“Today [Thursday] we celebrate a great day because the canal is now 99 years old,” said canal administrator Jorge Quijano during a ceremony that kicked off the countdown to the centennial celebration.
Inaugurated on Aug. 15, 1914, by the steamer Ancon, more than one million vessels have passed through the 80-mile canal that became the local economy’s greatest asset after the United States handed over its administration to Panamanian authorities on Dec. 31, 1999.
The route provides more than $1.1 billion annually to Panama’s national treasury thanks to the transit of nearly five percent of world trade.
“We must work hard to keep it competitive and to ensure that we have a canal for many generations to come,” Quijano said at the presentation of the official centennial logo during a ceremony held at the Miraflores Locks in the canal’s Atlantic stretch.
At an estimated cost of $5.2 billion dollars, the canal is being expanded to allow the passage of vessels with capacity of up to 12,000 containers – three times its current capacity – and works are now 60 percent complete.
But potential competition has emerged in recent months – first from Nicaragua and now from the thaw that began creating passages through the Arctic.
Nicaragua is moving forward with plans for the construction of its own canal, which according to officials could start in late 2014, after the country granted a Chinese company the concession for the project.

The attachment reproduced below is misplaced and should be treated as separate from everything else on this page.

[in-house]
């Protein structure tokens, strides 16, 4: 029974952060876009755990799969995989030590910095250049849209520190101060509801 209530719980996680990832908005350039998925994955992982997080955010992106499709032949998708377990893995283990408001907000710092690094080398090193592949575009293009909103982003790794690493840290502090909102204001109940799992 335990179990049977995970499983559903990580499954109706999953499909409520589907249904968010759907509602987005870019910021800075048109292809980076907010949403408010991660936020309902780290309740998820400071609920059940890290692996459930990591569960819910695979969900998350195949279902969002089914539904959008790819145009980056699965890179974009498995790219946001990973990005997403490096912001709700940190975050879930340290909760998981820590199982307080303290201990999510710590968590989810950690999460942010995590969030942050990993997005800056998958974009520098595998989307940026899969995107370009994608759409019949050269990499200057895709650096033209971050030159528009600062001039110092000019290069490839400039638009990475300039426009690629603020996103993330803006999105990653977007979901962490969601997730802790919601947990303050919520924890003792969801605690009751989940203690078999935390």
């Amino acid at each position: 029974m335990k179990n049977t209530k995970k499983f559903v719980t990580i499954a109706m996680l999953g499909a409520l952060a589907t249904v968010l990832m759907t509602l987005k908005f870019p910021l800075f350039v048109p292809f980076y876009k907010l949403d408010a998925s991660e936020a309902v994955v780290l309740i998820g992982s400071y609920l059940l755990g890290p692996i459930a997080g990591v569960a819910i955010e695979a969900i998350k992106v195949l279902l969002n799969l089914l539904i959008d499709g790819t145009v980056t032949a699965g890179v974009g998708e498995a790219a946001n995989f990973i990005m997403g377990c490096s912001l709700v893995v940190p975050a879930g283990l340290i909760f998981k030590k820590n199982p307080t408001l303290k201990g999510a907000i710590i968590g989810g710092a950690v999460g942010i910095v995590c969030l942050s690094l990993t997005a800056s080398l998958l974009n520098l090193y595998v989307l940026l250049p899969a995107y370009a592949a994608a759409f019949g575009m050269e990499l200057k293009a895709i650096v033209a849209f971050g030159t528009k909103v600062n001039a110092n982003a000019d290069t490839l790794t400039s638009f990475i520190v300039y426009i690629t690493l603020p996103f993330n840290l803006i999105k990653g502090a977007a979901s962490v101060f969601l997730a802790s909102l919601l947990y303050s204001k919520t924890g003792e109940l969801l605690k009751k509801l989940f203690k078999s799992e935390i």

“For some reason people think that the Panama Canal is a monopoly and that is far from being true. We’ve faced competition for many years from the Suez Canal and the U.S. terrestrial channel,” said Panama’s Minister of Canal Affairs Roberto Roy.
“Nicaragua’s project is exactly what we already have here in Panama,” Quijano said, “while the thaw in the Artic is creating passage options through Canada and Russia.”
These Artic routes, experts believe, would allow China, the second biggest user of the Panama Canal, to avoid thousands of miles on its way to Europe.
But Roy considers that a route through Russia does not represent competition, while a [passage] option through the Canadian stretch of the Arctic is not “commercially usable for quite some time yet,” mainly due to high insurance costs.